Russell Debuts for Amato at Pomona When five-time Top Fuel champion Joe Amato announced his retirement at Pomona last November, among those offering best wishes was triple Top Fuel titlist Gary Scelzi. However, Scelzi had more than congratulations...
Russell Debuts for Amato at Pomona
When five-time Top Fuel champion Joe Amato announced his retirement at Pomona last November, among those offering best wishes was triple Top Fuel titlist Gary Scelzi. However, Scelzi had more than congratulations on his mind. "Once it became known at Pomona that I wasn't going to race in 2001," Amato recalls, "a number of people approached me with suggestions about my new driver.
One of them was Gary Scelzi, who told me about Darrell Russell, a tough competitor of Gary's in the Federal-Mogul Top Alcohol class. That was a strong recommendation. So much so, in fact, that when I was on vacation in Maui with my wife, Donna, I decided to call Darrell. I guess you could say I interviewed him for the job on the phone from Hawaii. We had a good conversation and I definitely was impressed, and invited him to come to my Christmas party in mid-December, and we finalized our deal there."
Russell brings Scelzi's support and four NHRA Division Four championships to his professional debut in this weekend's (Feb. 1-4) NHRA Winston series opening AutoZone Winternationals at California's famed Pomona Raceway. It's the start of NHRA's 50th anniversary season and new five-year exclusive TV relationship with ESPN and ESPN2.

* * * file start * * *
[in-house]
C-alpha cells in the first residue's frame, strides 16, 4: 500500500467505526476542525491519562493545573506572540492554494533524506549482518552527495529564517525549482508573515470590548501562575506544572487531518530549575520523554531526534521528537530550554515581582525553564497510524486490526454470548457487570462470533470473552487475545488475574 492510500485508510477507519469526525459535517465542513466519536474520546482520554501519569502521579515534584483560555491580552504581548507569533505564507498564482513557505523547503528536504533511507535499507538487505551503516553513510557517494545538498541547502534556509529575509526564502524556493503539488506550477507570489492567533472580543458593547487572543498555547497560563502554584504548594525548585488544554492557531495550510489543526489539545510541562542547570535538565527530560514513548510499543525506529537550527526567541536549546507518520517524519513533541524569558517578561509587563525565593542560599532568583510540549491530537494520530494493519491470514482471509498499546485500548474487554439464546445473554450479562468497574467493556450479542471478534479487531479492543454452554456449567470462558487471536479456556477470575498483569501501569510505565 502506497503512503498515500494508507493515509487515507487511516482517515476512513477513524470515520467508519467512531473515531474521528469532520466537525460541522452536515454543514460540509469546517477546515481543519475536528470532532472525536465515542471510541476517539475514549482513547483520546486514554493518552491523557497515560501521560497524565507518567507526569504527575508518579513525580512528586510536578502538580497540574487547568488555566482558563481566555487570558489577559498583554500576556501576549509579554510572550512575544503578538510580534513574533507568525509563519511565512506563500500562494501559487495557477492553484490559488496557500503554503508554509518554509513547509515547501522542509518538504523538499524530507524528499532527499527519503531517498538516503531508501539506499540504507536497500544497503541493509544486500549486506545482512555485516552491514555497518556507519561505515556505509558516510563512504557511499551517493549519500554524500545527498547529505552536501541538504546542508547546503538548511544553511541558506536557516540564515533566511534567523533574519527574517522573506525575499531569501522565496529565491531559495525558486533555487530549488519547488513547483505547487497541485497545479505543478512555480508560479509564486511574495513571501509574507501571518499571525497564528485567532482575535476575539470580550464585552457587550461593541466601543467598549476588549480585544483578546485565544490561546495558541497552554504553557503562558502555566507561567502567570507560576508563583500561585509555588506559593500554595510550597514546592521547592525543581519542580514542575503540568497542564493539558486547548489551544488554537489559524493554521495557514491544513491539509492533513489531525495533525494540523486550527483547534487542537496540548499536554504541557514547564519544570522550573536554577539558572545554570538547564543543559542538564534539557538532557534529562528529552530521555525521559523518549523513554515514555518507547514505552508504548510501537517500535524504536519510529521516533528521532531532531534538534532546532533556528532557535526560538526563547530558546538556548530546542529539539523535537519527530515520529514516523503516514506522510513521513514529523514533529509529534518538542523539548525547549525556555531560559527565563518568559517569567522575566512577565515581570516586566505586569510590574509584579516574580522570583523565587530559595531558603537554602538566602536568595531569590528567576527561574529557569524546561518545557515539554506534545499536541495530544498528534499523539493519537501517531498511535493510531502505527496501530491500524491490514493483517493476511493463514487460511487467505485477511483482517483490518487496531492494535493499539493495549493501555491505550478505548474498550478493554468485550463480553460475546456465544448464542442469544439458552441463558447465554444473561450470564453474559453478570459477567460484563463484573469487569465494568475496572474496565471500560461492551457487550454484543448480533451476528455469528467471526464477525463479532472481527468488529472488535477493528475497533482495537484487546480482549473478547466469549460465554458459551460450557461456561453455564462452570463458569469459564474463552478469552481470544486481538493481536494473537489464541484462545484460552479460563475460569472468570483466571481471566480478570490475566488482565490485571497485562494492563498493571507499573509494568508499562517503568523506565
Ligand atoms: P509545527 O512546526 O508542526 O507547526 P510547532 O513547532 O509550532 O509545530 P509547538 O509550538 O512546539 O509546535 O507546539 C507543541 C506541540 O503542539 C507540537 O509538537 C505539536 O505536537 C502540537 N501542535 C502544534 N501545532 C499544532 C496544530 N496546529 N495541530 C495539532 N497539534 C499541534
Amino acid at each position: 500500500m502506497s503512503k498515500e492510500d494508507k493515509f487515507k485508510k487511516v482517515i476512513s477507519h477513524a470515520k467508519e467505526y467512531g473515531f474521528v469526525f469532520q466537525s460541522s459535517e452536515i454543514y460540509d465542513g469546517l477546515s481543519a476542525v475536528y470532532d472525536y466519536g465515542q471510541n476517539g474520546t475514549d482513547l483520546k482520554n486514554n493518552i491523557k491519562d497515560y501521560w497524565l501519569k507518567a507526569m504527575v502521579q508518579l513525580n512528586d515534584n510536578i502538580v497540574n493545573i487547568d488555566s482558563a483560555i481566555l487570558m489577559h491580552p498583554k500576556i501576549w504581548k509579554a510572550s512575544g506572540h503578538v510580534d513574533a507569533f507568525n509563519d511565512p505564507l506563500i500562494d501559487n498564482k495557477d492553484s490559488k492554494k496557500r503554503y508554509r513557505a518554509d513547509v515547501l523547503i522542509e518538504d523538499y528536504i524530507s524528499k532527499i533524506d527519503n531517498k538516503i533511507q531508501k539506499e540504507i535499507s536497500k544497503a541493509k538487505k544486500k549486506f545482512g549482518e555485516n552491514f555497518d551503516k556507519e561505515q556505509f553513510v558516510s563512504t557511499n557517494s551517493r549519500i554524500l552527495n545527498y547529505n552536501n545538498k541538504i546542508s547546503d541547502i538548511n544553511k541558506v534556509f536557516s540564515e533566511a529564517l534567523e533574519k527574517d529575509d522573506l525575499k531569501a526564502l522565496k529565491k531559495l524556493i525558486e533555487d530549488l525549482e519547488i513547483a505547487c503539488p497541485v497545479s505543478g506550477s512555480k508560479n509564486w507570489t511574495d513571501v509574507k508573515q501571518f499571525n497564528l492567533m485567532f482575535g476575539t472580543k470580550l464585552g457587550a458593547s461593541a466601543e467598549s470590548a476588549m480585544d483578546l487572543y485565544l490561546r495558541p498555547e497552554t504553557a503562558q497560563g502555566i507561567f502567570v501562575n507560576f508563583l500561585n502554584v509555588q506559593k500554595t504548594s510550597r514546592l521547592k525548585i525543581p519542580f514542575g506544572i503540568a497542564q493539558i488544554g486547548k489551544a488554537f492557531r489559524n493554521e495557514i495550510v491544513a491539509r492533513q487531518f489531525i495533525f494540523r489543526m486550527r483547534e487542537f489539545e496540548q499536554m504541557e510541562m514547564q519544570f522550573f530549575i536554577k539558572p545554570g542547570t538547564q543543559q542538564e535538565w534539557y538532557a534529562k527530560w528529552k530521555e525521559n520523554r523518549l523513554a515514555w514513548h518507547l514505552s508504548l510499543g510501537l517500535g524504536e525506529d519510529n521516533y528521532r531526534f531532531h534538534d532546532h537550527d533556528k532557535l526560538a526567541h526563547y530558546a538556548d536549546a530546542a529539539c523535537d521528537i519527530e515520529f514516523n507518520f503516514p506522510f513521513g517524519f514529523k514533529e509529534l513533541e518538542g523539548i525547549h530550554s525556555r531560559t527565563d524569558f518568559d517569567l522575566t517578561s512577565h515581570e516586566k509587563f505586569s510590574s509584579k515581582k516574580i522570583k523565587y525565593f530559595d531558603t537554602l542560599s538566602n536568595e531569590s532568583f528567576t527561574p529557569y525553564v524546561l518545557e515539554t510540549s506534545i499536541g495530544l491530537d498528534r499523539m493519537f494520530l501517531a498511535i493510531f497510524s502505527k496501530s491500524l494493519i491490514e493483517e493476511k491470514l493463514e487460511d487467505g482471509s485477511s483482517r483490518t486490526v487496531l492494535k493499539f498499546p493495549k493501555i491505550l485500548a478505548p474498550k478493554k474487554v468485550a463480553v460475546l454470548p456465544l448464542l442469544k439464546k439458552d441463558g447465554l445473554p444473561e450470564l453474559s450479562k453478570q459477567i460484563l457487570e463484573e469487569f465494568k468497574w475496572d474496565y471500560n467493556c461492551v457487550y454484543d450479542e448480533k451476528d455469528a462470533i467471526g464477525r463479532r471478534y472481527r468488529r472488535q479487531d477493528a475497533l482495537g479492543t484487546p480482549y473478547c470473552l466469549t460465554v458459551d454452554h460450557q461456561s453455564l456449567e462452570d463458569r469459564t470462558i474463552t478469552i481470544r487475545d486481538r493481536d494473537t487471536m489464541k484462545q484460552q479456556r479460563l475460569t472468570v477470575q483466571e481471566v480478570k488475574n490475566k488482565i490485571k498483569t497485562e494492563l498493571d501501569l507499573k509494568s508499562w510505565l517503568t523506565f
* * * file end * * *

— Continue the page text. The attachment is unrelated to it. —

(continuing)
Russell, 32, of Hockley, Tex. (near Houston) will drive Amato's dragster, with backing from Valvoline and Keystone Automotive Operations. Amato, who retired after two laser eye surgeries last summer to repair torn retinas, said he continues to seek a new primary sponsor. Russell earned his Top Fuel license with successful test runs two weeks ago at Firebird Raceway, near Phoenix. On his first full quarter-mile pass, Darrell went 4.77 seconds at over 301 mph. In Top Alcohol racing, Russell had never topped 256 mph.
Why Russell? "I guess there's always a question if it's better to hire an experienced driver or go with someone new," Amato explained. "I decided I wanted to try to develop a new talent, because that way I could teach him the ropes, and hopefully he wouldn't already have any bad habits. I also thought it would be good to pair a young driver with my new crew chief, Jimmy Walsh (an Amato crew member for more than 15 years), so they could grow together as a team. "We went to Firebird for the National Time Trials and I was really proud of how Darrell handled himself. He's gone fast and won before in sportsman racing, but I know he felt pressure, because he needed to get down the track to earn his license. He had a lot to learn about the car and the team and I could see he was absorbing it like a sponge. Darrell's a good listener and asks good questions and his feedback about what the car was doing impressed me."
Says Russell: "Getting a chance to run in the NHRA Winston series is a thrill. Getting to drive for Joe Amato, a legend in our sport, is unbelievable. I plan on being a good listener because there is so much I can learn from Joe." Meanwhile, Ron Krisher, No. 4 in Pro Stock points last season with two victories, will drive his "old" Eagle One Pontiac Firebird at Pomona. Krisher's 2001-model Eagle One Chevrolet Cavalier isn't ready, forcing him into last year's car. Krisher got off to a "spectacular" start at this race a year ago, when he lost control and flipped in first-round eliminations.
Amato Retires Snoopy, Too